In the latest episode of Dexerto’s Esports Stories, veteran top laner Jeon ‘Impact’ Eonyoung discussed his League history, and why he declined an offer to play for SKT T1 in 2017 in order to stay in North America.
Impact is one of North America’s longest-standing import players. He’s been a beloved mainstay of the region ever since he made the move from LCK to LCS in 2015, and has won multiple domestic titles in both Korea and NA.
He began his professional career as the top laner for SKT Telecom T1, winning the 2013 World Championship in his first year with the team. But after almost two years with the team, he felt it was time for a change.
He came to NA to join the NA LCS’s Team Impulse (yes, really), and quickly became one of the region’s most accomplished and beloved top laners. Team Impulse, a team that LCS caster David ‘Phreak’ Turley describes as “one of the first superteams”, did not live up to the prestige of their roster, failing to win a domestic title throughout 2015.
After his brief stint with TIP, Impact joined Cloud9. It was there he would stay for the next two years, winning two regional gauntlets and representing North America at two World Championships. However, that domestic title still eluded him.
The SKT T1 offer
In 2017, Impact received the chance of a lifetime – an offer to return to SKT after his three-year absence.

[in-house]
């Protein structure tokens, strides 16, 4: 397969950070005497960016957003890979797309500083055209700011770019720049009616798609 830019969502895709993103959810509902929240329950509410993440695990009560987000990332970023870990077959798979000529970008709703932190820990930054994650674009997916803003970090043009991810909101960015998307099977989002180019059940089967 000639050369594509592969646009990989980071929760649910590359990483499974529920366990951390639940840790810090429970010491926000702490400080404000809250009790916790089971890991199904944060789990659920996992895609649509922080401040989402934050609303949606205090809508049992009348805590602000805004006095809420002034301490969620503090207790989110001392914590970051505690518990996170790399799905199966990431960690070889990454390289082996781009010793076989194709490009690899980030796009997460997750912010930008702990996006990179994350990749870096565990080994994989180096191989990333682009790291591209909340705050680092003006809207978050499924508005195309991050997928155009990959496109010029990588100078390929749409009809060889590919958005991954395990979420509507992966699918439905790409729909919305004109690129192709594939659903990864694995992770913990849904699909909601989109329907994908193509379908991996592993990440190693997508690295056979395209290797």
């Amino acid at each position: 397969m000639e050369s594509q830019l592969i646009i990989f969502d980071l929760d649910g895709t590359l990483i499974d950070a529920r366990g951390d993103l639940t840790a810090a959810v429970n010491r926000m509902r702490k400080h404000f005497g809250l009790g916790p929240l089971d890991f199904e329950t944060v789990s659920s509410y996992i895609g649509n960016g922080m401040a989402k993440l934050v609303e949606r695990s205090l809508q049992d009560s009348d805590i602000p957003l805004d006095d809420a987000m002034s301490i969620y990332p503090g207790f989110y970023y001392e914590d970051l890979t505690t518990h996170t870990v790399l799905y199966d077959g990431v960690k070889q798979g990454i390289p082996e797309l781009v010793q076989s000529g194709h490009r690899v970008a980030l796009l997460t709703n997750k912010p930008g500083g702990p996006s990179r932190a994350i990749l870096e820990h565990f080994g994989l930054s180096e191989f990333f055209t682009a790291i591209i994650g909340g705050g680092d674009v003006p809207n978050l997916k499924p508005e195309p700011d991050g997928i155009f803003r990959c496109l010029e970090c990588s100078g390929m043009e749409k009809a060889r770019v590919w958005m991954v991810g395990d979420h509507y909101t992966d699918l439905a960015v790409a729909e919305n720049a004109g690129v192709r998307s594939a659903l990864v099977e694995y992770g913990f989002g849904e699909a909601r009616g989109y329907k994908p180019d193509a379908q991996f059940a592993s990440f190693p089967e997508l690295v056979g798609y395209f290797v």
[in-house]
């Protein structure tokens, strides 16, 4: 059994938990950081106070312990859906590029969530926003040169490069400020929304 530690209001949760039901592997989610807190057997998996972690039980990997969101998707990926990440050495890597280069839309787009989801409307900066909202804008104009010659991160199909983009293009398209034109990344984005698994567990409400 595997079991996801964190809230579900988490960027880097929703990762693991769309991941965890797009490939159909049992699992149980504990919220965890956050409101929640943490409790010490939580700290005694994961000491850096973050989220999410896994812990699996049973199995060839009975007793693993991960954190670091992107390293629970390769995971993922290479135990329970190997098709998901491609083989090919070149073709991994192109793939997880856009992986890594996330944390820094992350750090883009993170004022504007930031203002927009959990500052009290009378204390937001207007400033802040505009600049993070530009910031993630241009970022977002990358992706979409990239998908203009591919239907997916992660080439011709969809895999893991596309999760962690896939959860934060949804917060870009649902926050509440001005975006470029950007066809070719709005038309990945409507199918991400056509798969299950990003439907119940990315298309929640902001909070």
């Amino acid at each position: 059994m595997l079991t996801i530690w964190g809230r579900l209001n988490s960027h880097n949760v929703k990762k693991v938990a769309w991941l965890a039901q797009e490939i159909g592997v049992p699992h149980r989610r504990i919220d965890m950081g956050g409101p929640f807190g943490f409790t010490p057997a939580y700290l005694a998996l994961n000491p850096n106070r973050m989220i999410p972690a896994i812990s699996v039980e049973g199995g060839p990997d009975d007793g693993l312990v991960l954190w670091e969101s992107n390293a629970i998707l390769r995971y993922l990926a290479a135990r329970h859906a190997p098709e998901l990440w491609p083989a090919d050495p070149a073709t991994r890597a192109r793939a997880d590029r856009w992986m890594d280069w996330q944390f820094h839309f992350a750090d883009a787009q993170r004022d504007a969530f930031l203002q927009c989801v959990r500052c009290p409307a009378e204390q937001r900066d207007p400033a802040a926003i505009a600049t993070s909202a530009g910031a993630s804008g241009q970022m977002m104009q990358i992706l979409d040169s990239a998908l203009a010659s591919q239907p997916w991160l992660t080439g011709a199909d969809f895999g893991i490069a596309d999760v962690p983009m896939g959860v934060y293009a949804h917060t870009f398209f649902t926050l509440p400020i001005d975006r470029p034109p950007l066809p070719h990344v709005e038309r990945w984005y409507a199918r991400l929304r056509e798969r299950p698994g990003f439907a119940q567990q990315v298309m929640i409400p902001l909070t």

The community had often questioned why he chose to stay in NA, hypothesizing that he was staying in the region for the money. However, he clarified to Dexerto that the money was never a consideration. He wanted to win, and he wasn’t going to leave until he did.
“I thought I needed success in NA. I was with Cloud9 for two years, and we lost in the finals two times. I thought I wanted to join another team, because playing games here wasn’t bad.”
It was that need for success that saw him turn down SKT’s offer in favor of accepting a starting spot with LCS organization Team Liquid. He considered the SKT offer, but ultimately, he couldn’t leave NA without a trophy under his belt.
“I felt like not winning NA LCS and then going there would have been weird.”
And as it turns out, he made the right call. He went on to win four domestic titles with Team Liquid, and make it to North America’s first international final in two years at MSI 2018. Now, he’s hoping to run it back for yet another LCS victory with Evil Geniuses, who will play Cloud9 on April 17 for their chance at a spot in the 2022 LCS Spring final.